wapp1

 

As you can see, this message (contact card) appears legitimate, like any other contact card; most users would click it immediately without giving it a second thought.

The implication of this innocent action is downloading a file which can run arbitrary code on the victim’s machine:

wapp2

 

An Initial Hole

During Kasif’s research, he found that by manually intercepting and crafting XMPP requests to the WhatsApp servers, it was possible to control the file extension of the contact card file.

He first changed the file extension to .BAT, which indicates a Windows batch (executable script) file:

wapp3

 

This means, once the victim clicks the downloaded file (which he assumes is a contact card), the code inside the batch file runs on his computer.

Let’s see what’s inside the downloaded file (i.e. the batch file):

wapp4

 

This is a standard vCard format. To run malicious code, Kasif found out an attacker could simply inject a command to the name attribute of the vCard file, separated by the ‘&’ character. When executed, Windows will attempt to run all lines in the files, including our controlled injection line.

Further research showed that no XMPP interception of crafting is needed for this attack, since any user can create such a contact with an injected payload on their phones, no hacking tools necessary:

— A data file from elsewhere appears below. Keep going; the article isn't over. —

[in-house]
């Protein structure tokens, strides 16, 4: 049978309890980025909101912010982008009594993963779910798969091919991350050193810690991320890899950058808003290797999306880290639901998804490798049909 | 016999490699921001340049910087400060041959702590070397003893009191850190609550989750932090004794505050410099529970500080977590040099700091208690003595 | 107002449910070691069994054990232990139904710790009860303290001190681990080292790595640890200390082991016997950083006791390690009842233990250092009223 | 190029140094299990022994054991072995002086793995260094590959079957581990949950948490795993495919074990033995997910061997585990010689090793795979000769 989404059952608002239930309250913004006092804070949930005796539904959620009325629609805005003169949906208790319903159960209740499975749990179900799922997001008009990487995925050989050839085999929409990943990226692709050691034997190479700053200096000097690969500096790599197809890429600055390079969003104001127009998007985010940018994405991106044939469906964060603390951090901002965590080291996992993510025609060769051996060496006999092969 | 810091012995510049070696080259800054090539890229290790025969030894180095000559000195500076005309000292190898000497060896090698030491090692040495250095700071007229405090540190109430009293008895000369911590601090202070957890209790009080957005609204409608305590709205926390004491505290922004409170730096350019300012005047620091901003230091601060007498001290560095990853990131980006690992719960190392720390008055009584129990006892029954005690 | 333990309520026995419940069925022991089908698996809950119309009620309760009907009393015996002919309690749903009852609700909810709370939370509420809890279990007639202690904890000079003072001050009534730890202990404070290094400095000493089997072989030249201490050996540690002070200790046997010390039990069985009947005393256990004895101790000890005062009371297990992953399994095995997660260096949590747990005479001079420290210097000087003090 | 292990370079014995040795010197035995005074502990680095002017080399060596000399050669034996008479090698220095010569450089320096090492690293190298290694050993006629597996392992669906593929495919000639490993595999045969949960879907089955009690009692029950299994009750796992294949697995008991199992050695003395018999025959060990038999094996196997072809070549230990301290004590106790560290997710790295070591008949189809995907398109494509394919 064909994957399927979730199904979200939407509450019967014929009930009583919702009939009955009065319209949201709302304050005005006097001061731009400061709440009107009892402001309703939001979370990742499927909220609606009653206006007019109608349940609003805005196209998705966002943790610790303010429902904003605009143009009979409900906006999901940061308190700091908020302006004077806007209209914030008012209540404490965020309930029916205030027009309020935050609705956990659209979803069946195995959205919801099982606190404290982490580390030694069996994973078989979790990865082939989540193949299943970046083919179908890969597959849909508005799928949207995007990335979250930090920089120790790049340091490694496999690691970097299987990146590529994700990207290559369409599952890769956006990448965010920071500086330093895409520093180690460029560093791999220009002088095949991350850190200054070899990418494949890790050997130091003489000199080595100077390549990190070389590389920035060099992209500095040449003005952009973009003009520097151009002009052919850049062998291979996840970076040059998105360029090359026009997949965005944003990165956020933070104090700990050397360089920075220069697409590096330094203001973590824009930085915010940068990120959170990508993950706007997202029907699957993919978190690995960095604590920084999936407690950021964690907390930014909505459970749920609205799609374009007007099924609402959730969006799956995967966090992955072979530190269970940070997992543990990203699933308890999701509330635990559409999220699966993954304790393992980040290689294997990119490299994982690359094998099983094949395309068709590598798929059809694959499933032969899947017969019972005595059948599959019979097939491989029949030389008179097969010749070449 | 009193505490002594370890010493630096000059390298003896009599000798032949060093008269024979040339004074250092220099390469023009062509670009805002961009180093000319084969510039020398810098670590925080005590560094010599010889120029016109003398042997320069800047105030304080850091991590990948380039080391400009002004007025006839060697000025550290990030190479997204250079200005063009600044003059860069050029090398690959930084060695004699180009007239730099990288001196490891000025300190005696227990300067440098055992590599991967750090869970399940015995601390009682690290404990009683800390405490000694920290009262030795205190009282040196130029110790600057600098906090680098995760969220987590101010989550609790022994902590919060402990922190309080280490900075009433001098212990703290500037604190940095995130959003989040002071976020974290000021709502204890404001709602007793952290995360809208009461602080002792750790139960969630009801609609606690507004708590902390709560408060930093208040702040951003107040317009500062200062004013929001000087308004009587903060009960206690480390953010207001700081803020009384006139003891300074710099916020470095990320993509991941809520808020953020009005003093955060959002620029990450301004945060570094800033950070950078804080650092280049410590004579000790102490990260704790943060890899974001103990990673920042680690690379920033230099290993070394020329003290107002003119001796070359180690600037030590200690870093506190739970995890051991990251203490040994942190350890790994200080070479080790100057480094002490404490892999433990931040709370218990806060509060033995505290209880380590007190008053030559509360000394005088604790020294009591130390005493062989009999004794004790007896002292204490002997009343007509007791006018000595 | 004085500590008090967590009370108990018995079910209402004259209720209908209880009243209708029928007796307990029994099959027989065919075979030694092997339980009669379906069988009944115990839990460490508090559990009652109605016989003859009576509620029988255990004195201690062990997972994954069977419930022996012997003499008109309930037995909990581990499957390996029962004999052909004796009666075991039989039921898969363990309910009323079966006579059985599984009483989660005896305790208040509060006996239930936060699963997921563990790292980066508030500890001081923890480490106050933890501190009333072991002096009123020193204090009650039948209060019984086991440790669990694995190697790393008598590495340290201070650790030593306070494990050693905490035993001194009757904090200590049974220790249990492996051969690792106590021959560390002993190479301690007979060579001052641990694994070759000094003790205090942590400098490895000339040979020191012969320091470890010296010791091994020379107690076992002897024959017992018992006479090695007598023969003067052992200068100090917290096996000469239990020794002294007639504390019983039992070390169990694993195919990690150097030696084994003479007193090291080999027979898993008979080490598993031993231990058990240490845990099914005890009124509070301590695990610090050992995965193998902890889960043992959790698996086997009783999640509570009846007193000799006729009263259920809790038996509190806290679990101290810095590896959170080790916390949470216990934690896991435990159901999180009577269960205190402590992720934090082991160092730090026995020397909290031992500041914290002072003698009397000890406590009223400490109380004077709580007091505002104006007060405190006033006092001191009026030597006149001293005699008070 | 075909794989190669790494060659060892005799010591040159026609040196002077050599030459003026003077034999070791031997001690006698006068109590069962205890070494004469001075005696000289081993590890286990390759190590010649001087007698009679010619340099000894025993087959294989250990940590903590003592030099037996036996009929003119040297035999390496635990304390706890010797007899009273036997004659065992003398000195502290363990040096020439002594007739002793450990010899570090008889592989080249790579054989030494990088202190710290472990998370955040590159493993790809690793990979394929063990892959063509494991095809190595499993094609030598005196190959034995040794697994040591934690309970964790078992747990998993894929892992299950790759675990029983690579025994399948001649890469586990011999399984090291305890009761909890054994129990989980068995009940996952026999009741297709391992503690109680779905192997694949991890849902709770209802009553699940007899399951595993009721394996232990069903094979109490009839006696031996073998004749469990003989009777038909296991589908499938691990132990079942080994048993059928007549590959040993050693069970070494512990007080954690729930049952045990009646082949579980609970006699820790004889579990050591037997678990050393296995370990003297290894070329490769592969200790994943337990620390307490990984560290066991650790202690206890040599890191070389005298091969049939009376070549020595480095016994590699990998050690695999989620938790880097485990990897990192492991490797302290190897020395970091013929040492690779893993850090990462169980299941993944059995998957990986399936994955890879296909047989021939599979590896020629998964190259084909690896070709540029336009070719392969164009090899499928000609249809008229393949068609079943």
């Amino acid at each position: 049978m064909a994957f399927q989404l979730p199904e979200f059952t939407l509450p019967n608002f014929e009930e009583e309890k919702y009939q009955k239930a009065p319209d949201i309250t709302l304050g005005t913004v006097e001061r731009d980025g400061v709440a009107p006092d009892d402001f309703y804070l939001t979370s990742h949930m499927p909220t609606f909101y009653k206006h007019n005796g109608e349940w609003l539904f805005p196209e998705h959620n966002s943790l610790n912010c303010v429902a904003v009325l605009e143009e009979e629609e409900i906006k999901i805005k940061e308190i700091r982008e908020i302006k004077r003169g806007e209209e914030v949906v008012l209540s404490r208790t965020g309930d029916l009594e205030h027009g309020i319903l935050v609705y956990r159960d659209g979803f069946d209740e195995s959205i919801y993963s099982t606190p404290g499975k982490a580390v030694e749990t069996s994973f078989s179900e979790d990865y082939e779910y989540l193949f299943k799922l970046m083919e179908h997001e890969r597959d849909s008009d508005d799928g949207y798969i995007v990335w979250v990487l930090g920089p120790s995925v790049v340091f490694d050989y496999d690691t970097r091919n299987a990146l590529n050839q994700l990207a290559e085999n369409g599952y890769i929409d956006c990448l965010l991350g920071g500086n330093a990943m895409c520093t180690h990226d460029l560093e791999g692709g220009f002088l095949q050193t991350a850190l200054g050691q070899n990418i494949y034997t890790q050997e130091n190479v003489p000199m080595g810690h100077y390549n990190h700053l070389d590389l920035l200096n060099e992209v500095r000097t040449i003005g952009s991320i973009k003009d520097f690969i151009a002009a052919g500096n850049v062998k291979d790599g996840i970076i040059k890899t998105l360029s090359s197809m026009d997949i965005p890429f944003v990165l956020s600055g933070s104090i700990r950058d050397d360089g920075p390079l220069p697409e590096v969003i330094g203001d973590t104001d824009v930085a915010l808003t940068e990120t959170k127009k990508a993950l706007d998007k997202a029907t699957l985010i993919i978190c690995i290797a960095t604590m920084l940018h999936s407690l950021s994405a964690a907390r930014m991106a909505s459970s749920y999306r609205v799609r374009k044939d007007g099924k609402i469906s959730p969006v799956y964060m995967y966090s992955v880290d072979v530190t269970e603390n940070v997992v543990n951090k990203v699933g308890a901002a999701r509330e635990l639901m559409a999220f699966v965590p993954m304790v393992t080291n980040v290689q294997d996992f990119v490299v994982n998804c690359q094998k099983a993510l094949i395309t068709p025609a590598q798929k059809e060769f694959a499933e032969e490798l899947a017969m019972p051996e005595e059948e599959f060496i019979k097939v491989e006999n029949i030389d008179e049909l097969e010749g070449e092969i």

wapp5

 

Once such a contact is created, all an attacker has to do is share it via the normal WhatsApp client.

But can we take it to the next level? Could we possibly discover a way to share malicious PE (.exe) files through WhatsApp’s default sharing features (no external links)?

To answer that, we have to examine WhatsApp’s communication protocols; WhatsApp uses a customized version of the open standard Extensible Messaging and Presence Protocol (XMPP).

This is how vCard messages appear over-the-wire (with some reconstruction) when sent using WhatsApp’s protocol:

wapp6

 

  • NUMBER/GROUPID: the victim’s number or group ID
  • ID: the message ID
  • TIMESTAMP: the timestamp of the sender device